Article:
September 16th, 2015

You have always been able to search your movies, books, albums and games inside Pocketpedia with the integrated search field at the top of the collection view. Now you can also initiate searches directly from the Spotlight search in your dashboard thanks to third-party Spotlight integration in iOS 9.

The Spotlight search will not only list all the matches across multiple apps but also across multiple media inside Pocketpedia. Spotlight even knows the last item you were viewing in Pocketpedia, giving it more relevance in the search results.

Robert Redford

Apple wants to limit the amount of data that it is forced to index so only the main fields are listed with Spotlight. When you need a deep search (for example searching the awards field) you will have to perform that search in Pocketpedia’s regular search bar directly.

Peter iPhone Search

Peter iPhone Search

Searching directly in Spotlight will list a number of results from different sources and three results from an installed app. There is a small “Show more” button that will expand the Pocketpedia results to include all the matches in your media.

Clicking on the results will take you straight into Pocketpedia’s details view. Linking inside Pocketpedia has also been improved so that you can now easily get back to Pocketpedia after opening a link, using the button at the top left of your screen. Moving between apps now feels natural. (Unfortunately links have also become a bit more limited.)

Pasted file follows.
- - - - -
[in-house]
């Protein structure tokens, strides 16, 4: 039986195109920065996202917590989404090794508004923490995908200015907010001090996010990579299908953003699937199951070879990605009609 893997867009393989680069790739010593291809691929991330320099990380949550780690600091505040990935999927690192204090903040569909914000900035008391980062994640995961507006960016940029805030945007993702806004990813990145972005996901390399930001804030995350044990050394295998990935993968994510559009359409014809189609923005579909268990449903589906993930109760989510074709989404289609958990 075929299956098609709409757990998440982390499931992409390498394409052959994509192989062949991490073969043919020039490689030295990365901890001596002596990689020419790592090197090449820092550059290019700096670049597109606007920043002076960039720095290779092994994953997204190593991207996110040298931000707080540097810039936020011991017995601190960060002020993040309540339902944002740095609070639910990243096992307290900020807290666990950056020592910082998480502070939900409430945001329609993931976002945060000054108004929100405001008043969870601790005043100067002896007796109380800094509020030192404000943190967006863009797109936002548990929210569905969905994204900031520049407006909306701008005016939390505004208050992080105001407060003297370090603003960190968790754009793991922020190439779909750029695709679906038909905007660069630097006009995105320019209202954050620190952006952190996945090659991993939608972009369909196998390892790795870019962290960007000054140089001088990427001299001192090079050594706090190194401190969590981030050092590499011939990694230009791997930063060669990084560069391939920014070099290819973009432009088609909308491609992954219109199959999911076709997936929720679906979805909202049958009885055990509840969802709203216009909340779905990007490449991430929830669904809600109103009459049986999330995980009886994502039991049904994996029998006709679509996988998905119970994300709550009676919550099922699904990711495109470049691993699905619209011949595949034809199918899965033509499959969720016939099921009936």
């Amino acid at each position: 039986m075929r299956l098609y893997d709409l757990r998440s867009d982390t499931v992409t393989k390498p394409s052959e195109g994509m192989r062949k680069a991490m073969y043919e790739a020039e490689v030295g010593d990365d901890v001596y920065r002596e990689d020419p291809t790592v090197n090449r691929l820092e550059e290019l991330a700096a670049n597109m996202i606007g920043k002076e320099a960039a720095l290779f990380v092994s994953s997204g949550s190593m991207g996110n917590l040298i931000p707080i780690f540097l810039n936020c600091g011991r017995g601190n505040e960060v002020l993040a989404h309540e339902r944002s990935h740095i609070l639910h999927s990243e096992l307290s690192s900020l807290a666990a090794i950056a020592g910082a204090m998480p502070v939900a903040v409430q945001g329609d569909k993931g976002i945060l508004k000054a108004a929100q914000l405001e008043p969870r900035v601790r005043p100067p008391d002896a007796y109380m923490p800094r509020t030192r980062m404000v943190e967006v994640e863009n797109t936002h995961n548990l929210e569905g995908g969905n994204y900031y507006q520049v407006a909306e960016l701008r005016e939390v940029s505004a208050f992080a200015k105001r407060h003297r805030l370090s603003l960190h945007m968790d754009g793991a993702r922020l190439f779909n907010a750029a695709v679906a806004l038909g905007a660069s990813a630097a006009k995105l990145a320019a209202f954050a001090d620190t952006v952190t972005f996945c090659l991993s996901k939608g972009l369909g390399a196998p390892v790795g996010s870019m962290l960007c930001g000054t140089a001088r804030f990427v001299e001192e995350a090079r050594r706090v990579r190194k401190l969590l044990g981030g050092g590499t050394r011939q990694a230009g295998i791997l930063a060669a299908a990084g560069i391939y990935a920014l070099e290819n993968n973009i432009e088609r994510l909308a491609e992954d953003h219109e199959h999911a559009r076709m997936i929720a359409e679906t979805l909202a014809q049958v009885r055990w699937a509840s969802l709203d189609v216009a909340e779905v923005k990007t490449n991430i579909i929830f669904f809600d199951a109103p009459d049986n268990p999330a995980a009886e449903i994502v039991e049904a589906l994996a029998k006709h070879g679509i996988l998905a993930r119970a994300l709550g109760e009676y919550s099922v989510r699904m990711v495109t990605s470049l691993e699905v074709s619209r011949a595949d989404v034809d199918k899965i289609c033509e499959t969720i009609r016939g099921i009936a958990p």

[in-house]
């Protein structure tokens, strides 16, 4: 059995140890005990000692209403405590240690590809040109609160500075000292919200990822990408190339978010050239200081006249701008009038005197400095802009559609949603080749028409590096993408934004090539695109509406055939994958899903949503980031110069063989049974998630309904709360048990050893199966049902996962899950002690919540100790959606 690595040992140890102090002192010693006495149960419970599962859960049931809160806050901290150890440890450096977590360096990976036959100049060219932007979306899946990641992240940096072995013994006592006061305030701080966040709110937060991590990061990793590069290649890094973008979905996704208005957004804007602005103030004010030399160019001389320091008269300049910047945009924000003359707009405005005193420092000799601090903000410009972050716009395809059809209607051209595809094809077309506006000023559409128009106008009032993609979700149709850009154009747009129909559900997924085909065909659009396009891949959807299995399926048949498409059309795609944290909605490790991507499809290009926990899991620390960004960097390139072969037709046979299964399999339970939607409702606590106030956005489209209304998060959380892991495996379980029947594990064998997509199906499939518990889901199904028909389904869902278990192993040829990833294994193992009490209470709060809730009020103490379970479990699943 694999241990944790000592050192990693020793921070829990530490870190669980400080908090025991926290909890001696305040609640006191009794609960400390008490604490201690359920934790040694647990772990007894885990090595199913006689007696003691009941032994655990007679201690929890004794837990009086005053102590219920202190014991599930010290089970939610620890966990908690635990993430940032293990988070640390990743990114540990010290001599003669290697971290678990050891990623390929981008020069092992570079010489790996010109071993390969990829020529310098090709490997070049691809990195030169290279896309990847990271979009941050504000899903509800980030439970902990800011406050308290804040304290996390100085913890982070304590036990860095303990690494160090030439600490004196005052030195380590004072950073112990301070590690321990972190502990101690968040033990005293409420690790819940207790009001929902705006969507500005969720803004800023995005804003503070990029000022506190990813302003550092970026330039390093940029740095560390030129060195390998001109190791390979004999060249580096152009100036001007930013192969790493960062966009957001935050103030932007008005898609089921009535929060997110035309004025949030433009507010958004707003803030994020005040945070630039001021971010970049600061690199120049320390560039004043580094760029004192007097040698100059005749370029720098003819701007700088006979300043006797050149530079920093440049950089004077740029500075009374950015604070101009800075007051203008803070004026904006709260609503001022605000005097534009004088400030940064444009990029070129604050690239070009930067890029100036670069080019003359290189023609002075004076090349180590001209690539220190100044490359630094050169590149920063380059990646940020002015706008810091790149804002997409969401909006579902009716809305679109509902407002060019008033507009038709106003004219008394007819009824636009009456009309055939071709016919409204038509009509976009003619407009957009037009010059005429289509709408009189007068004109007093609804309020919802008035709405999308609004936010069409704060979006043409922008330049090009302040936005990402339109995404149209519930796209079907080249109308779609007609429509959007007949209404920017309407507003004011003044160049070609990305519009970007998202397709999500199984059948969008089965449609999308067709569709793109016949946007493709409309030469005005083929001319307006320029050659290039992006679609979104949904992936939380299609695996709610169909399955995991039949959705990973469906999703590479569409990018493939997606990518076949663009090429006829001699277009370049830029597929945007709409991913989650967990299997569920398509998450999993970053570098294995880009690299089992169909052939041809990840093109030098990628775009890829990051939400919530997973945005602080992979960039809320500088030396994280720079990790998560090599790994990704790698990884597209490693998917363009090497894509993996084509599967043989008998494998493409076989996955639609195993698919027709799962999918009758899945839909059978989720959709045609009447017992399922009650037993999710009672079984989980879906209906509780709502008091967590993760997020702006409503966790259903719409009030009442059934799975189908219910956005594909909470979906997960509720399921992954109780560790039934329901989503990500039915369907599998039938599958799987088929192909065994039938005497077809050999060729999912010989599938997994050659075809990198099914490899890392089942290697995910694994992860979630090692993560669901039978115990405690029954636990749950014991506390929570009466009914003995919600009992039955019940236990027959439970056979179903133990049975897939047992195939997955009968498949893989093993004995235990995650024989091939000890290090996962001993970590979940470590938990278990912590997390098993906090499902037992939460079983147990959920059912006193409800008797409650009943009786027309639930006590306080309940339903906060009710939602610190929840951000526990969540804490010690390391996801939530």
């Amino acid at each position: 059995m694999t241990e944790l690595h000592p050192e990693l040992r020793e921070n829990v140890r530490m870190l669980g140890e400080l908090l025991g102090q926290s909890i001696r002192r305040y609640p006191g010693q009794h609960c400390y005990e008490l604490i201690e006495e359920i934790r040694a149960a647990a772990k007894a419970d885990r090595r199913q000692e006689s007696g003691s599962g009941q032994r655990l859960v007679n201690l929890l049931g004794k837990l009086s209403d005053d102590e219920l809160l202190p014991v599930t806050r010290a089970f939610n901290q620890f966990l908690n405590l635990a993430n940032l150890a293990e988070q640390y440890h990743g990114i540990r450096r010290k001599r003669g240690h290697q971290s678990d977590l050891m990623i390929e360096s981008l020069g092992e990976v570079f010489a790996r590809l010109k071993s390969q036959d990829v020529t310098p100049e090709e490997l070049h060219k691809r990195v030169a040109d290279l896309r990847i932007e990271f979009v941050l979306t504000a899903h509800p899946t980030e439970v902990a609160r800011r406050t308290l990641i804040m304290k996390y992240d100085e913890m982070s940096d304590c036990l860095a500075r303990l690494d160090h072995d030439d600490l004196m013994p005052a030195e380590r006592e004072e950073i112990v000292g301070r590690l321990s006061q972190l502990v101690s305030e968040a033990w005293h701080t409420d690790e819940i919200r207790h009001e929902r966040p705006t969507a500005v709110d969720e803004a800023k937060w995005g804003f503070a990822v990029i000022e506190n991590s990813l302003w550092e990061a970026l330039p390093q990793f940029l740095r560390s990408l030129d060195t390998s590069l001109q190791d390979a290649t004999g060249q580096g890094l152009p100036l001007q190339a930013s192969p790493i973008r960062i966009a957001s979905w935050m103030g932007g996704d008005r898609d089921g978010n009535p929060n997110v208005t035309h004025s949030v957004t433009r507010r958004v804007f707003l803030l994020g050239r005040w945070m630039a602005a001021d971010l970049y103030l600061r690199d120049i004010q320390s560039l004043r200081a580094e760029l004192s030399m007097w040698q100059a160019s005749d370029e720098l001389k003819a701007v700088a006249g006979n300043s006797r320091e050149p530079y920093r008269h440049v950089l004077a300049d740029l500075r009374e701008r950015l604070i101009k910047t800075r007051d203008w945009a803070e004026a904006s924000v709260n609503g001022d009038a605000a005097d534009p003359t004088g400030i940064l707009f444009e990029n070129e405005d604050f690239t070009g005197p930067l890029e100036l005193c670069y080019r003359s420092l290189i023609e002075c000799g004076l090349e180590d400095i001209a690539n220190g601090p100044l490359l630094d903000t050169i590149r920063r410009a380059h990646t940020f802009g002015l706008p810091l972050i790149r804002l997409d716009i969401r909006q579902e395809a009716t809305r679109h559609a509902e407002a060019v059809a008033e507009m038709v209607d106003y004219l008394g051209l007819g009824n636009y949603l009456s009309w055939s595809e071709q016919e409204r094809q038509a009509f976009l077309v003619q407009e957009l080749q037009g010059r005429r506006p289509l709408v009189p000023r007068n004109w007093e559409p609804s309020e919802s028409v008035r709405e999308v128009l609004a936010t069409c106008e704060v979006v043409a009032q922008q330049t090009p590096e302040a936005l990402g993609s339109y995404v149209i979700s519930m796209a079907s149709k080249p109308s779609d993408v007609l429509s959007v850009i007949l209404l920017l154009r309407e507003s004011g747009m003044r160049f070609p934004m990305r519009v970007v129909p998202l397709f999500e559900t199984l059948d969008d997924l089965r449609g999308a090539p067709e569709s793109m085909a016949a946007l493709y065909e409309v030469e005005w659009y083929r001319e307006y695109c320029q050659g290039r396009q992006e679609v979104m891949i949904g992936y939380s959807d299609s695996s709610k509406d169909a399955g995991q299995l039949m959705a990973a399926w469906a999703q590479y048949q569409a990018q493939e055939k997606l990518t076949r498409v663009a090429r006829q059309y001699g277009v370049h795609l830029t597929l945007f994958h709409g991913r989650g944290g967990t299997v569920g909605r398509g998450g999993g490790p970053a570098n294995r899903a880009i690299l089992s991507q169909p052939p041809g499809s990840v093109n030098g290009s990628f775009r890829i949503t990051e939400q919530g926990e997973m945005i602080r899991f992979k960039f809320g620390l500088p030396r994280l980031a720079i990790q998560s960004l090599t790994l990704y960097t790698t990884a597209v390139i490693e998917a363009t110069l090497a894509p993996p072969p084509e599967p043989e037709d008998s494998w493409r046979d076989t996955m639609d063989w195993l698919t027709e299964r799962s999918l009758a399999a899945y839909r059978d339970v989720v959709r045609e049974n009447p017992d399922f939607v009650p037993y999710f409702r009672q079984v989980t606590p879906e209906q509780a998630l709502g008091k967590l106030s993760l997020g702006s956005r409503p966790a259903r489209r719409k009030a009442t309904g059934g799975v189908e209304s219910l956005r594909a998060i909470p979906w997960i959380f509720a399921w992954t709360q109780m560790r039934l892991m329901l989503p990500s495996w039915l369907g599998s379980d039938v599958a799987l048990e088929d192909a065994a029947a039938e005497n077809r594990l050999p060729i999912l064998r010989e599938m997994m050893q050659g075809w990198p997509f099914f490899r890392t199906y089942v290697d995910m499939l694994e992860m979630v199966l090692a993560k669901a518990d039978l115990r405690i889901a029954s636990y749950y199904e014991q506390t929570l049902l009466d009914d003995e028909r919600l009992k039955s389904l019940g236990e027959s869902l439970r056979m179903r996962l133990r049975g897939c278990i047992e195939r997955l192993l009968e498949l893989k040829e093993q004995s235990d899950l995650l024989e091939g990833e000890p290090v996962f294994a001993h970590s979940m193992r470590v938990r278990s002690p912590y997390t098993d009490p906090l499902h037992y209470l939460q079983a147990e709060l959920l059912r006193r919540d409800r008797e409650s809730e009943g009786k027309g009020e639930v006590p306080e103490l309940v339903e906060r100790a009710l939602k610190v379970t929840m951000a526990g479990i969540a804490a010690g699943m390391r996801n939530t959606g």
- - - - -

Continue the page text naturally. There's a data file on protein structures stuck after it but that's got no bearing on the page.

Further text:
Peter iPhone Search

Peter iPhone Search

Siri does not yet integrate with the third party index so you can’t ask your phone, “Search for The Princess Bride in Pocketpedia” or even more convenient “Do I have The Princess Bride in Pocketpedia?”. Looking forward to this improvement in iOS 10. It would cement iOS as your one and only private assistant.

Pocketpedia 3.3.3: Sorting Sections

July 3rd, 2015

The latest Pocketpedia version, 3.3.3, is now live in the App Store. Among a few bug fixes the biggest change are new section headers for the current sorting selection. These allow you to see what group of the current sort an entry belongs to right away without having to tap deeper into the details. For example the genre sorting on any of the Pedias.


Useful in several other fields as well that will be enabled for the new sorting, such as rated.


Although director/author/artist/platform are visible in the item listing view we still included the section headers as it helps to group all the items visually together. The section headers are simple so that the effect is not too distracting.


Hope you enjoy the new version and let us know what you think!

Pocketpedia 3.3: The iPhone 6 Version

April 24th, 2015

Collections in Pocketpedia iPhone 6

Books in Pocketpedia iPhone 6


The latest version of Pocketpedia is out and includes support for iPhone 6 and iPhone Plus.